This paper provides a statistical evaluation of the methodology of the NSF funded Six Cities Project. The project develops a methodology for surveying densely inhabited areas by processing diachronic remote sensing imagery to create habitation strata or urban classes. These classes become part of a sampling strategy which gives every pixel associated with habitation a speciﬁed chance of selection and then draws a representative sample of pixels. These pixels become center points for household surveys which can study a variety of issues including health, environment, livelihood strategies, demographics and household labor, expenditures and income. The methodology lends itself to GIS construction and the generation of data that can be easily compared and can be of maximal use to municipalities, governments, scholars and NGOs. It also provides a long term basis for inexpensive surveys that can have a high claim to reliability and representativity.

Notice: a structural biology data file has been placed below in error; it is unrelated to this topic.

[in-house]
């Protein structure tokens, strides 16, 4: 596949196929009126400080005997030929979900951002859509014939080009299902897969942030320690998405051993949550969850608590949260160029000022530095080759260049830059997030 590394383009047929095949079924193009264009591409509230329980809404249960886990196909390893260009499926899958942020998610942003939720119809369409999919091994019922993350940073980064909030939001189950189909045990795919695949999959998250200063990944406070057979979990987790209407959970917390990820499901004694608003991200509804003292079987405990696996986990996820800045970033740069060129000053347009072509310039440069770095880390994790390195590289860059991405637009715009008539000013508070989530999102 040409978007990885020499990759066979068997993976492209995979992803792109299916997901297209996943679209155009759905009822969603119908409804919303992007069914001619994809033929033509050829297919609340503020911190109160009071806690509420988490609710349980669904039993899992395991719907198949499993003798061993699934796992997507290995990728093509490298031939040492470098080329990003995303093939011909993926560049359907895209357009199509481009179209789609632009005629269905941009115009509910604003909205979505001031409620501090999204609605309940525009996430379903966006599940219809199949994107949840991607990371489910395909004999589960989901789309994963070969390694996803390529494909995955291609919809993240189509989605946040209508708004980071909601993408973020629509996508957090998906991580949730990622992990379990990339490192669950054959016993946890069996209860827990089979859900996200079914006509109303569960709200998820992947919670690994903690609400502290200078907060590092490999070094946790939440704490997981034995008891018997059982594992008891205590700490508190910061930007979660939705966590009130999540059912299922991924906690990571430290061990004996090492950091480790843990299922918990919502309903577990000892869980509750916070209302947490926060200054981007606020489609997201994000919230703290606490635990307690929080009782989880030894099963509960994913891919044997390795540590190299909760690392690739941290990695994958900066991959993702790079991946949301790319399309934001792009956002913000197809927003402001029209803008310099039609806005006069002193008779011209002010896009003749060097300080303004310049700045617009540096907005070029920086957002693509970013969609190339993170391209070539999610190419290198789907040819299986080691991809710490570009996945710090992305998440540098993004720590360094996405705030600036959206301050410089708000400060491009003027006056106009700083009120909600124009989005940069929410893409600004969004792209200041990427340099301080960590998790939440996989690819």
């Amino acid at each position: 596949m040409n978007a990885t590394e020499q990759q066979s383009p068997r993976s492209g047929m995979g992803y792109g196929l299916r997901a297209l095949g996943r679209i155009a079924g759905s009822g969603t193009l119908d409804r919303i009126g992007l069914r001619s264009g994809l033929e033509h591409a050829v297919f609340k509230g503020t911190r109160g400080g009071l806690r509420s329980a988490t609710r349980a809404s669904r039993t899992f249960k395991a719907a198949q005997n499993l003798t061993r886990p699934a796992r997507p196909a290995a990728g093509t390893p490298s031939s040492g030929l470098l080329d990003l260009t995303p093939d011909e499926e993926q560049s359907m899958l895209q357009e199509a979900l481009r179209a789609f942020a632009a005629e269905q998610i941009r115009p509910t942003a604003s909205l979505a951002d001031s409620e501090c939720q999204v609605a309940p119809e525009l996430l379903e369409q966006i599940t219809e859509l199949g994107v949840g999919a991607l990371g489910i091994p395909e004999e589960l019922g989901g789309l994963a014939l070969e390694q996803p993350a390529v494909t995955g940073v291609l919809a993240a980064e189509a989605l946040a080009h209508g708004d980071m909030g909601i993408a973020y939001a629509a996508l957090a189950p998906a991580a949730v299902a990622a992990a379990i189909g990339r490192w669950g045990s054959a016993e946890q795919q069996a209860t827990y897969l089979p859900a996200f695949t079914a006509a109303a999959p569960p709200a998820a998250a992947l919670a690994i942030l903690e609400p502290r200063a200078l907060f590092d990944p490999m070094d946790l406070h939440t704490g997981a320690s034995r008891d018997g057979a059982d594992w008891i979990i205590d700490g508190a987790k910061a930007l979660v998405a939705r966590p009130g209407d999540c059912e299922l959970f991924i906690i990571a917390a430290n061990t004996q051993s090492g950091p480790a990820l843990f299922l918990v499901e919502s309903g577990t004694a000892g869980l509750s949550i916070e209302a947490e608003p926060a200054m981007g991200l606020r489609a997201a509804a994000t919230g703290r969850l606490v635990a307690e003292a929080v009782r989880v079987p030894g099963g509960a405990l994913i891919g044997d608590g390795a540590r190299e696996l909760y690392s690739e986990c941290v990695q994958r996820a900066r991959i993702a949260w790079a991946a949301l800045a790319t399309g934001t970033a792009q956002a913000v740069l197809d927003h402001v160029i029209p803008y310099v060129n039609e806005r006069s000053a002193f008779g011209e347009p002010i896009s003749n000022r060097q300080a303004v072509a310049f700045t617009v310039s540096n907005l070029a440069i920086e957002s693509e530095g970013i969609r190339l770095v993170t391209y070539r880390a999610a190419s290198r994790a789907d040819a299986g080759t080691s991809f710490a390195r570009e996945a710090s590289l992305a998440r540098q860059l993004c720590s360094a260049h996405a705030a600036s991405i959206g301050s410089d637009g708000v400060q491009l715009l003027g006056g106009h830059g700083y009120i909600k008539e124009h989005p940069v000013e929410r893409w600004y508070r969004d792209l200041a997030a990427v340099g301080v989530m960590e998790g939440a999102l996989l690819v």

Keywords: remote sensing, urbanism, survey methodology, National Science Foundation, health, environment, livelihood strategies, demographic, household labor, expenditures, income, Africa, Middle East, Morocco, Senegal, Mali, Niger, Tanzania, Botswana, Marrakech, Dakar, Bamako, Niamey, Dodoma, Gaborone
How to Cite:
Park, T. K. & Baro, M., (2003) “The Six Cities Project: developing a methodology of surveying densely populated areas using social science assisted and diachronic remote sensing based classiﬁcation of habitation”, Journal of Political Ecology 10(1), 1-23. doi: https://doi.org/10.2458/v10i1.21647